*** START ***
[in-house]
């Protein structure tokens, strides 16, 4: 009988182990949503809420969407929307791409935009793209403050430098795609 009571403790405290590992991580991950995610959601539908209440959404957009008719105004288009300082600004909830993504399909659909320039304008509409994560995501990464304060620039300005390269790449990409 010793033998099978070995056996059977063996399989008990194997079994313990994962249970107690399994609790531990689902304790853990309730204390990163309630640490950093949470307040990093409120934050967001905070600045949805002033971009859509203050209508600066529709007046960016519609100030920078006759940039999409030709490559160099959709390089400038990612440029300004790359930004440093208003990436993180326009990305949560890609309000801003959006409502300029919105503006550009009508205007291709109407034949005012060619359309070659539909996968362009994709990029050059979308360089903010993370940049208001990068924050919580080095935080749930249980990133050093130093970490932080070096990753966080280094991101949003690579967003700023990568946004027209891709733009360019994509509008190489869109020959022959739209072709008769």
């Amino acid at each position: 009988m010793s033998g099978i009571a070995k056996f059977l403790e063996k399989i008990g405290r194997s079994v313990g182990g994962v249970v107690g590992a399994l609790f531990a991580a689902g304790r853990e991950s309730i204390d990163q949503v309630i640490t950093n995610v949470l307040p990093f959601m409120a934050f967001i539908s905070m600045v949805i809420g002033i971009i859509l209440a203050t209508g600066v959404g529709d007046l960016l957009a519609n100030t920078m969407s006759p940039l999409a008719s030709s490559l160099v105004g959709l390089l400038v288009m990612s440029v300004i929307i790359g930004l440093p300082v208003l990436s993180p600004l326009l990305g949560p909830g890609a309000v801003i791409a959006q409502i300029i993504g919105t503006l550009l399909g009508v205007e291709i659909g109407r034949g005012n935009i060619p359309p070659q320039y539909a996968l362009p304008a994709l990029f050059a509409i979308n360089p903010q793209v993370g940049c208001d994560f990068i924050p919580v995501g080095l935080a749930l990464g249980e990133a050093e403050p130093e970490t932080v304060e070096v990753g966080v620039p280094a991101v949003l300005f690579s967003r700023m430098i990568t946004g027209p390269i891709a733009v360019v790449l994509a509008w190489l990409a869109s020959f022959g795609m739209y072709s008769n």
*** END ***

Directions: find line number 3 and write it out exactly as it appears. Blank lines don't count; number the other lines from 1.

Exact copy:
């Amino acid at each position: 009988m010793s033998g099978i009571a070995k056996f059977l403790e063996k399989i008990g405290r194997s079994v313990g182990g994962v249970v107690g590992a399994l609790f531990a991580a689902g304790r853990e991950s309730i204390d990163q949503v309630i640490t950093n995610v949470l307040p990093f959601m409120a934050f967001i539908s905070m600045v949805i809420g002033i971009i859509l209440a203050t209508g600066v959404g529709d007046l960016l957009a519609n100030t920078m969407s006759p940039l999409a008719s030709s490559l160099v105004g959709l390089l400038v288009m990612s440029v300004i929307i790359g930004l440093p300082v208003l990436s993180p600004l326009l990305g949560p909830g890609a309000v801003i791409a959006q409502i300029i993504g919105t503006l550009l399909g009508v205007e291709i659909g109407r034949g005012n935009i060619p359309p070659q320039y539909a996968l362009p304008a994709l990029f050059a509409i979308n360089p903010q793209v993370g940049c208001d994560f990068i924050p919580v995501g080095l935080a749930l990464g249980e990133a050093e403050p130093e970490t932080v304060e070096v990753g966080v620039p280094a991101v949003l300005f690579s967003r700023m430098i990568t946004g027209p390269i891709a733009v360019v790449l994509a509008w190489l990409a869109s020959f022959g795609m739209y072709s008769n």